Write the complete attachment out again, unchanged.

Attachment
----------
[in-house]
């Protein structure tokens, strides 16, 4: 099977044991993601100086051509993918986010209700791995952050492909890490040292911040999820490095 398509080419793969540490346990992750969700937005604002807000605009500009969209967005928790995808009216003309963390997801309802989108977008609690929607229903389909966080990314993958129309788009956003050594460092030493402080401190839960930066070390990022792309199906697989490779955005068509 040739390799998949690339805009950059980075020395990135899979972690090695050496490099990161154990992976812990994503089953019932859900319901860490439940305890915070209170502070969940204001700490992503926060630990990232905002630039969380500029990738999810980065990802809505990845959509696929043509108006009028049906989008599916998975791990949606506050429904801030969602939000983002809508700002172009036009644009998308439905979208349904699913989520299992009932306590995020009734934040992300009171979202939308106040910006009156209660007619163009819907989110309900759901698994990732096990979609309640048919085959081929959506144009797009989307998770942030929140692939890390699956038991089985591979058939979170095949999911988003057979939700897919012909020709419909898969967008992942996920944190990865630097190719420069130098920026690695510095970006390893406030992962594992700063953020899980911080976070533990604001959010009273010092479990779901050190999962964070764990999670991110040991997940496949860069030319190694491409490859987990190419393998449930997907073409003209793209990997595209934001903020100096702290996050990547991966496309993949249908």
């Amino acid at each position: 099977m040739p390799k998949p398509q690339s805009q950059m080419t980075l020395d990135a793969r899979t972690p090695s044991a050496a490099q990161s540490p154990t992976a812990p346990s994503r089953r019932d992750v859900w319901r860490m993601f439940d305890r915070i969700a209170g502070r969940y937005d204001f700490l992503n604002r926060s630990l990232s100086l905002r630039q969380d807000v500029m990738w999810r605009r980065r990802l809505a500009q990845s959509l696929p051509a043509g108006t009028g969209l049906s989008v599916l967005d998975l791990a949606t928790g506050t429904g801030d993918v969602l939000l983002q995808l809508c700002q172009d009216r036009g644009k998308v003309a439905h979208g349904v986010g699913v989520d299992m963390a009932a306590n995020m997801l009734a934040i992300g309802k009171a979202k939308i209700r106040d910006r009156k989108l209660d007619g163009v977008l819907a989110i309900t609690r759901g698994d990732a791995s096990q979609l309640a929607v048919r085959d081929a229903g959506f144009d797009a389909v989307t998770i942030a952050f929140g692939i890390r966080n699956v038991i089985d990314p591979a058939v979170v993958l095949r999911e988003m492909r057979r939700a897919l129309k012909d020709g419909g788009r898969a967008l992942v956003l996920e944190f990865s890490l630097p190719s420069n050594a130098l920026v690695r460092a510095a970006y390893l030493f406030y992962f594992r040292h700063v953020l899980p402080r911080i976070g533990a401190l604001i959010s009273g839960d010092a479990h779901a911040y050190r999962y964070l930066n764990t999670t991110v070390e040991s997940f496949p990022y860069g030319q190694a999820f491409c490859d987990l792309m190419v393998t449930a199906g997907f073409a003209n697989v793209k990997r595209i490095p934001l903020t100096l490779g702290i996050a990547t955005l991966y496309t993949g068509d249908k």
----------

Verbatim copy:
[in-house]
């Protein structure tokens, strides 16, 4: 099977044991993601100086051509993918986010209700791995952050492909890490040292911040999820490095 398509080419793969540490346990992750969700937005604002807000605009500009969209967005928790995808009216003309963390997801309802989108977008609690929607229903389909966080990314993958129309788009956003050594460092030493402080401190839960930066070390990022792309199906697989490779955005068509 040739390799998949690339805009950059980075020395990135899979972690090695050496490099990161154990992976812990994503089953019932859900319901860490439940305890915070209170502070969940204001700490992503926060630990990232905002630039969380500029990738999810980065990802809505990845959509696929043509108006009028049906989008599916998975791990949606506050429904801030969602939000983002809508700002172009036009644009998308439905979208349904699913989520299992009932306590995020009734934040992300009171979202939308106040910006009156209660007619163009819907989110309900759901698994990732096990979609309640048919085959081929959506144009797009989307998770942030929140692939890390699956038991089985591979058939979170095949999911988003057979939700897919012909020709419909898969967008992942996920944190990865630097190719420069130098920026690695510095970006390893406030992962594992700063953020899980911080976070533990604001959010009273010092479990779901050190999962964070764990999670991110040991997940496949860069030319190694491409490859987990190419393998449930997907073409003209793209990997595209934001903020100096702290996050990547991966496309993949249908």
């Amino acid at each position: 099977m040739p390799k998949p398509q690339s805009q950059m080419t980075l020395d990135a793969r899979t972690p090695s044991a050496a490099q990161s540490p154990t992976a812990p346990s994503r089953r019932d992750v859900w319901r860490m993601f439940d305890r915070i969700a209170g502070r969940y937005d204001f700490l992503n604002r926060s630990l990232s100086l905002r630039q969380d807000v500029m990738w999810r605009r980065r990802l809505a500009q990845s959509l696929p051509a043509g108006t009028g969209l049906s989008v599916l967005d998975l791990a949606t928790g506050t429904g801030d993918v969602l939000l983002q995808l809508c700002q172009d009216r036009g644009k998308v003309a439905h979208g349904v986010g699913v989520d299992m963390a009932a306590n995020m997801l009734a934040i992300g309802k009171a979202k939308i209700r106040d910006r009156k989108l209660d007619g163009v977008l819907a989110i309900t609690r759901g698994d990732a791995s096990q979609l309640a929607v048919r085959d081929a229903g959506f144009d797009a389909v989307t998770i942030a952050f929140g692939i890390r966080n699956v038991i089985d990314p591979a058939v979170v993958l095949r999911e988003m492909r057979r939700a897919l129309k012909d020709g419909g788009r898969a967008l992942v956003l996920e944190f990865s890490l630097p190719s420069n050594a130098l920026v690695r460092a510095a970006y390893l030493f406030y992962f594992r040292h700063v953020l899980p402080r911080i976070g533990a401190l604001i959010s009273g839960d010092a479990h779901a911040y050190r999962y964070l930066n764990t999670t991110v070390e040991s997940f496949p990022y860069g030319q190694a999820f491409c490859d987990l792309m190419v393998t449930a199906g997907f073409a003209n697989v793209k990997r595209i490095p934001l903020t100096l490779g702290i996050a990547t955005l991966y496309t993949g068509d249908k």